One day–some day soon,
you will pick me up from the airport in the rain
and I will load my weekend things
into your car.
We will stop and get coffee on the way home
at the cafe you can’t stop talking about,
and trudge our rainboots through
the wet, green grass;
breathe in the fluttering leaves
I’ll make home on your fold-out couch,
fall in love with the dim lighting
and small solitude of your apartment.
There will be red sangria cooling in the fridge
and nachos hot on the stove.
And we will talk.
We will talk so long
and so fast,
it won’t matter how long
we’ve been apart
and the night will just be an overdue excuse
for catching up on all the ways
we’ve come to say “I miss you.”
Russell Wilson will report to the Texas Rangers in spring training, his baseball agent told Fox Sports’ Jon Paul Morosi.
Fresh off helping deliver Seattle’s first Super Bowl in 38 years, and the city’s first major pro sports championship since 1979, Wilson will be wearing rival colors when pitchers and catchers report Feb. 16 in Surprise, Ariz.
Don’t worry. It’s not going to be awkward, and he’ll still get cheered on as he steals two bases vs. Felix Hernandez on a balmy June night. Don’t worry. The Rangers isn’t a gateway drug to the Dallas Cowboys.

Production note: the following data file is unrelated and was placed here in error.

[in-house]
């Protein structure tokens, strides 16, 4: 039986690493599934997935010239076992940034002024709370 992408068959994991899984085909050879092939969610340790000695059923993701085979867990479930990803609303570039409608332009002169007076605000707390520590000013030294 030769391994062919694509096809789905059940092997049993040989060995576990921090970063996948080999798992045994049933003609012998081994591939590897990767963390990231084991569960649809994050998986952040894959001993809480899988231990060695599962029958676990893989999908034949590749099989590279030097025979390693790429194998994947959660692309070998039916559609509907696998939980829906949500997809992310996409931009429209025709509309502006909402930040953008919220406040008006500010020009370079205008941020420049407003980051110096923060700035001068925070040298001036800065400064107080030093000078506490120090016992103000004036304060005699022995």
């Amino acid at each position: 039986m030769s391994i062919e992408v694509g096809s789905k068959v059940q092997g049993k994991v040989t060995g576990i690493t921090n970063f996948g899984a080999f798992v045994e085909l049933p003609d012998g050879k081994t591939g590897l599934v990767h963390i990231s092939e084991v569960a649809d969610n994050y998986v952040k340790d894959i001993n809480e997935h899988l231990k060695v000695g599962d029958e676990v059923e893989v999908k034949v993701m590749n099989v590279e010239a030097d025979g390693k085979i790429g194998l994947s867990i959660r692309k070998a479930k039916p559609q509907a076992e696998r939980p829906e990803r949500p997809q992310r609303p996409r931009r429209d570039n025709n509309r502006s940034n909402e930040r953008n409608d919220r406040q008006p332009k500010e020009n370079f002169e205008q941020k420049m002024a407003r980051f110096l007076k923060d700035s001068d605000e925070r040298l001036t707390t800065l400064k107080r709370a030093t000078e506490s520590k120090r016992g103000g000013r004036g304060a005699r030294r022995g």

The Rangers selected Wilson off the Colorado Rockies as a Rule 5 Pick, and GM Jon Daniels claimed it was more than a publicity stunt.
Wilson was first drafted by the Baltimore Orioles in 2007, but chose to play college football at North Carolina State. He played two minor league seasons as a second baseman beginning in 2010, when the Rockies drafted him in the fourth round.
The second African-American to win a Super Bowl has career slashes of .229 BA / .354 OBP / .356 SLG, with five home runs, nine doubles, eight triples and 19 stolen bases in 379 plate appearances spread over Class A short season and Class A.
That superior minor league walk rate coupled with his speed makes a pro ball career plausible.
“I’m sure I’ll go down there [to Surprise, Ariz.] for spring training and just talk to some of their players and hang out some,” Wilson told ESPN in December.
Motivational speakers typically don’t get baseball agents. Woooo!